Peace At Work
Submitted by: Keith Cooper
Posted: 2/22/2000

Gal 3:26-29
For you are all sons of God through faith in Christ Jesus. For all of you who were baptized into Christ have clothed yourselves with Christ. There is neither Jew nor Greek, there is neither slave nor free man, there is neither male nor female; for you are all one in Christ Jesus. And if you belong to Christ, then you are Abraham's offspring, heirs according to promise.

Today I was teaching my youngest daughter about Ghana, Africa. She was learning about the environment, how it is hot most of the year and about the rainy seasons and the not-so-rainy seasons. She learned some about the history of the country, how they were the first African country to gain independence from the British in 1957, how they are descended from the ancient Ashanti civilization. We also learned that even today, Ghana faces much internal strife from tribal tensions.

I was reminded of the passage from Galatians 3:26-29. What a great and awesome God who breaks down all barriers and dividing walls between peoples.

From the very beginning of mankind, Satan worked to bring dissention and war to the various peoples of the earth. Consider his work among the sons of Adam to strike discord and eventually war. In one incident, as much as 25% of the world’s population was killed in that war that ensued between Cain and Abel.

Jesus describes Satan as a murderer from the beginning (John 8:44). As Isaiah describes it (Isaiah 14:12-27) Satan had such pride (see also Exodus 28:12-19) that he sought to usurp the very throne of God. In his attempt, he dragged much of the angelic host into the vain effort to war against Michael and the other angels who were loyal to the Holy One (Revelation 12:7-9). Having failed, he was cast out of heaven to the earth (Revelation 12:9; Isaiah 14:12; Ezekiel 28:16,18) where he continues to wage war against the sons of God (I Peter 5:8; Revelation 20:8).

Some people get so caught up with the details of the event described above that they lose some of the valuable lessons that are available from the scriptures. It is important to learn of the motive that produces wars. In essence it is selfishness. Satan desired to have, for himself, that which properly belonged to someone else. James asks, "What is the source of quarrels and conflicts among you? Is not the source your pleasures that wage war in your members? You lust and do not have so you commit murder. And you are envious and cannot obtain so you fight and quarrel….You ask and do not receive because you ask with wrong motives so that you may spend it on your pleasures." Clearly James is reporting selfishness as the cause of conflict, fighting, and murder.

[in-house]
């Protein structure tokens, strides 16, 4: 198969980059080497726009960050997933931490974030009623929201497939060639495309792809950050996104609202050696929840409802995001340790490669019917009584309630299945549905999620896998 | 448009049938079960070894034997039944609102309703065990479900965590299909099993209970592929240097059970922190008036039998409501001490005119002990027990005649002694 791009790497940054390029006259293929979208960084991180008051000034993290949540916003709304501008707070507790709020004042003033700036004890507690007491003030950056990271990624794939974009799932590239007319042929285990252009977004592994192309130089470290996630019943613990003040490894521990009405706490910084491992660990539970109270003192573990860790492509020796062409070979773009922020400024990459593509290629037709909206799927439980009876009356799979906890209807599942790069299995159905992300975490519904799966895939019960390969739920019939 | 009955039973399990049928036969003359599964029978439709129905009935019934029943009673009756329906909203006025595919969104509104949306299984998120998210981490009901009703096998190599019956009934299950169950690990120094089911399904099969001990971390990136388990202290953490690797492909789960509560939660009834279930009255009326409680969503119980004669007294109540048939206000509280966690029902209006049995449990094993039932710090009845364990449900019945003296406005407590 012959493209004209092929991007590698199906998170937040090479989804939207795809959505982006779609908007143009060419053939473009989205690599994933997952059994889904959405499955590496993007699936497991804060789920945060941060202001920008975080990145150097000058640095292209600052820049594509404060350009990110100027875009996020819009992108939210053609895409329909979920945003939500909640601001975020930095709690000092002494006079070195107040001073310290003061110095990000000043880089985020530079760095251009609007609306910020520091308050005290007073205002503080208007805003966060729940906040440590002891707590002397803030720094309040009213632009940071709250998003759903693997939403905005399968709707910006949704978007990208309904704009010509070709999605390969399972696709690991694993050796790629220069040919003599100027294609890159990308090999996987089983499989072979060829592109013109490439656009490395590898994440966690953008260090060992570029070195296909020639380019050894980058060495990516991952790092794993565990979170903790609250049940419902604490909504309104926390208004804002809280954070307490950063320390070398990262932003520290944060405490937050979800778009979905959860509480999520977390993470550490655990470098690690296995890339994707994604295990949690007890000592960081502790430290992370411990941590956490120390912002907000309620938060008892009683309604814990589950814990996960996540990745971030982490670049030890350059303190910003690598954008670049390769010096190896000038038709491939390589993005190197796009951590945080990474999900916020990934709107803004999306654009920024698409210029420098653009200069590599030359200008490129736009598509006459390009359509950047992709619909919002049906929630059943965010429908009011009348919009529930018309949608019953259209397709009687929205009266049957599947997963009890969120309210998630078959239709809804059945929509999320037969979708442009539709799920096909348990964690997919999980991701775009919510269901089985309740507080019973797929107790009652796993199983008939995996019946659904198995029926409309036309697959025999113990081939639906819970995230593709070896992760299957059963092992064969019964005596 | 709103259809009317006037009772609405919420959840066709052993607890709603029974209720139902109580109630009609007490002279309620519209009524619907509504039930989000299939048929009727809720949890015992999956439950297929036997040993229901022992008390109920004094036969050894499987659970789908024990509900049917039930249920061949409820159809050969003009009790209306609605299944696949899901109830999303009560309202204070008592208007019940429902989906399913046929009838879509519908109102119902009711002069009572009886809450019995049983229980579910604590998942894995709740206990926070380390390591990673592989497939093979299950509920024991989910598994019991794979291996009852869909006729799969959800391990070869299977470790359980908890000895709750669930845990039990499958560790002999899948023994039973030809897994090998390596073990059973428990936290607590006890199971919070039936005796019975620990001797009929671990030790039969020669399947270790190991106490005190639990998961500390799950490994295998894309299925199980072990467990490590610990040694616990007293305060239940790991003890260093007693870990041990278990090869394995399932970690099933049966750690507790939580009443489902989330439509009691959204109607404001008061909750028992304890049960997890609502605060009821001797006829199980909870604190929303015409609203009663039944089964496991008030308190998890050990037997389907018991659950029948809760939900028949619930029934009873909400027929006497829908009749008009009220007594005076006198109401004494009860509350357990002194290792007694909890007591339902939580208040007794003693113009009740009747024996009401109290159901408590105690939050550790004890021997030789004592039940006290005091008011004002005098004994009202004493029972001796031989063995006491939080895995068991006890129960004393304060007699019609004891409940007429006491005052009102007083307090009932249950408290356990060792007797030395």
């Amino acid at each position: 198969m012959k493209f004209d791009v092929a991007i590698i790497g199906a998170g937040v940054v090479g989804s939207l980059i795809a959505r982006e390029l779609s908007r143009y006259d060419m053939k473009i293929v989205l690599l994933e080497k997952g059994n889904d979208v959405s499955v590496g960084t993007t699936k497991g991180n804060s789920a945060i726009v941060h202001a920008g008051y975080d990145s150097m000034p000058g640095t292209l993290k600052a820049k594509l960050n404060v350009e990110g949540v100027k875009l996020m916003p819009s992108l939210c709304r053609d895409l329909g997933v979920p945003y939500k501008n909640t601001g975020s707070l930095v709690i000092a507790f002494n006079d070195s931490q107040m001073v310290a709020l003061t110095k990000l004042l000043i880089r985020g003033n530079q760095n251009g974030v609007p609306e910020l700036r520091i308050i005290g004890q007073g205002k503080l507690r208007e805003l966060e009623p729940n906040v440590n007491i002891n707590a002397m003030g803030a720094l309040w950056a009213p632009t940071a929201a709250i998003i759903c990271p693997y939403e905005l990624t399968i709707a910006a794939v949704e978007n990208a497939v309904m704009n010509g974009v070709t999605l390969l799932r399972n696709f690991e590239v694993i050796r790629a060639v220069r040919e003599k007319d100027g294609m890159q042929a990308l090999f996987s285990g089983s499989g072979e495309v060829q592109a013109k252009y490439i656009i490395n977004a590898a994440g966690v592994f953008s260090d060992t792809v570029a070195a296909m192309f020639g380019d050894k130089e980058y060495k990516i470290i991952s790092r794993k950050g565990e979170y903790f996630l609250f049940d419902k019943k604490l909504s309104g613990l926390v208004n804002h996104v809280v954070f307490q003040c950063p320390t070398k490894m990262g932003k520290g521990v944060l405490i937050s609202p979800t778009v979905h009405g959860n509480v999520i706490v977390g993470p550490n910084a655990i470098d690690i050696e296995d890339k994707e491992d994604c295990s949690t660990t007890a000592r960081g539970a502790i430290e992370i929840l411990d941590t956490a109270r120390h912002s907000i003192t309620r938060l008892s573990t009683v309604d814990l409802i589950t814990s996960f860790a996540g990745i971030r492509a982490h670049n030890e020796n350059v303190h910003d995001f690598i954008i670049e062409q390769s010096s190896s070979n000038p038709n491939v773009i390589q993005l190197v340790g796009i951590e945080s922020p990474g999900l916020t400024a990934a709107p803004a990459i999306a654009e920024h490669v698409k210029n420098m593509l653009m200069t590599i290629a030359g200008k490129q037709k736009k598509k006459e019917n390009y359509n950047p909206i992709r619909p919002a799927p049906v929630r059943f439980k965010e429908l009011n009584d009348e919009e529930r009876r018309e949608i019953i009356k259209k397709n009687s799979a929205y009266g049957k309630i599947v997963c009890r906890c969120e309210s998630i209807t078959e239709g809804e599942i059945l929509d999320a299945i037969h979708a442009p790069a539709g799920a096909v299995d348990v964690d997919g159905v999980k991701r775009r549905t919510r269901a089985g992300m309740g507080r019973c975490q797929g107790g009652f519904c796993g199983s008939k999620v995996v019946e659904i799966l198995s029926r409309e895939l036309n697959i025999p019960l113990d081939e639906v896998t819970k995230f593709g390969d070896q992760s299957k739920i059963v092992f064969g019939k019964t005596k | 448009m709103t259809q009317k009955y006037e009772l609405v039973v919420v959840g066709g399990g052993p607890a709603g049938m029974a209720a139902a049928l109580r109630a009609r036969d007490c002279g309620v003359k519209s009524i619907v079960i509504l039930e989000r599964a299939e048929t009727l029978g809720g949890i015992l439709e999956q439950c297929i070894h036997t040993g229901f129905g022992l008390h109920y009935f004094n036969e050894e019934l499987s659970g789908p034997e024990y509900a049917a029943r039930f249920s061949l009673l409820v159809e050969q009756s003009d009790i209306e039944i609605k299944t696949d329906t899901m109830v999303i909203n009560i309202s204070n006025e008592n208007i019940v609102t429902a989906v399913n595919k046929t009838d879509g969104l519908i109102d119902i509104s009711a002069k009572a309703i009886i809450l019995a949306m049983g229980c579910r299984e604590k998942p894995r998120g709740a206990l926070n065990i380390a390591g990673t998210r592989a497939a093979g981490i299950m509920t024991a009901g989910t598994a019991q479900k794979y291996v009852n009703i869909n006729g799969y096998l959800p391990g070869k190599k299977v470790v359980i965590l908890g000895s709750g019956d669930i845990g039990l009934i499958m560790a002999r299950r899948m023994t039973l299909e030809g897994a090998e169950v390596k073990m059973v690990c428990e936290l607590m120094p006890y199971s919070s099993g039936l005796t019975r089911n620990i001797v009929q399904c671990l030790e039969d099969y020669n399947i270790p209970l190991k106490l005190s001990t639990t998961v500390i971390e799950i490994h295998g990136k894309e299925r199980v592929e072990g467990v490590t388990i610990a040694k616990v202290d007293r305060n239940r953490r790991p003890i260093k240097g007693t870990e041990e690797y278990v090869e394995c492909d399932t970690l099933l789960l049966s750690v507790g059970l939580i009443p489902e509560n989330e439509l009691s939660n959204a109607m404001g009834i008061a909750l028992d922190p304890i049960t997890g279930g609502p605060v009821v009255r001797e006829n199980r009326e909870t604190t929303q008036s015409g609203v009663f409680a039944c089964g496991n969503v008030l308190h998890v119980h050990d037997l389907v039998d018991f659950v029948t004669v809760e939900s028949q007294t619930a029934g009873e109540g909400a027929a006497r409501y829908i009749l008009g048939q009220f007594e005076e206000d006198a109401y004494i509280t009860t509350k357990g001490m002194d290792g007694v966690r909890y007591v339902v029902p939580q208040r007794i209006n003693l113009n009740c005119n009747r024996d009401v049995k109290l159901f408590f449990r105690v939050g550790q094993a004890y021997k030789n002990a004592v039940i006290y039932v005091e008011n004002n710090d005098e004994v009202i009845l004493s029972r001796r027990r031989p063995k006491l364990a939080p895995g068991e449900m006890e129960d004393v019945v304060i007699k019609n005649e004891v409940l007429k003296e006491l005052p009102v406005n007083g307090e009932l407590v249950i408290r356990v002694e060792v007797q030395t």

As war became part of the human experience, so also did fear. Cain became afraid that those who found him would kill him also. Later, Lamech used the threat of vengeance to ward off any attempt to strike at him (see Genesis 4:23-24), thus invoking fear as the means of preservation of self. Always, war brings fear.

The English word peace is used well over 300 times in the Bible. Considering the contexts, prophecies, and associations in which these are found, it is easy to see that Peace is a major purpose in the will of God. God intends for man to be able to cast out fear (I John 4:18) and have perfect peace (Isaiah 26:3; John 14:27). One of God’s greatest attributes is that He is the God of Peace (I Thessalonians 5:23; II Thessalonians 3:16; Hebrews 12:14). He desires to grant us peace in every circumstance (II Thessalonians 3:16), yes, for us to have peace in the fullest measure (I Peter 1:2), multiplied to us (Jude 2). In fact, He sent His Son as the Prince of Peace to accomplish this (Isaiah 9:6; Luke 2:14). God said that in the kingdom of His Son there would be no end to peace (Isaiah 9:7). This being the case, it is no wonder that we see Satan at work on all levels of societal structure to destroy peace. Jesus said, "In the world you have tribulation…," being caused by the god of the world. "But," He continued, "take courage, I have overcome the world." He tells us that in Him we have peace (John 16:33).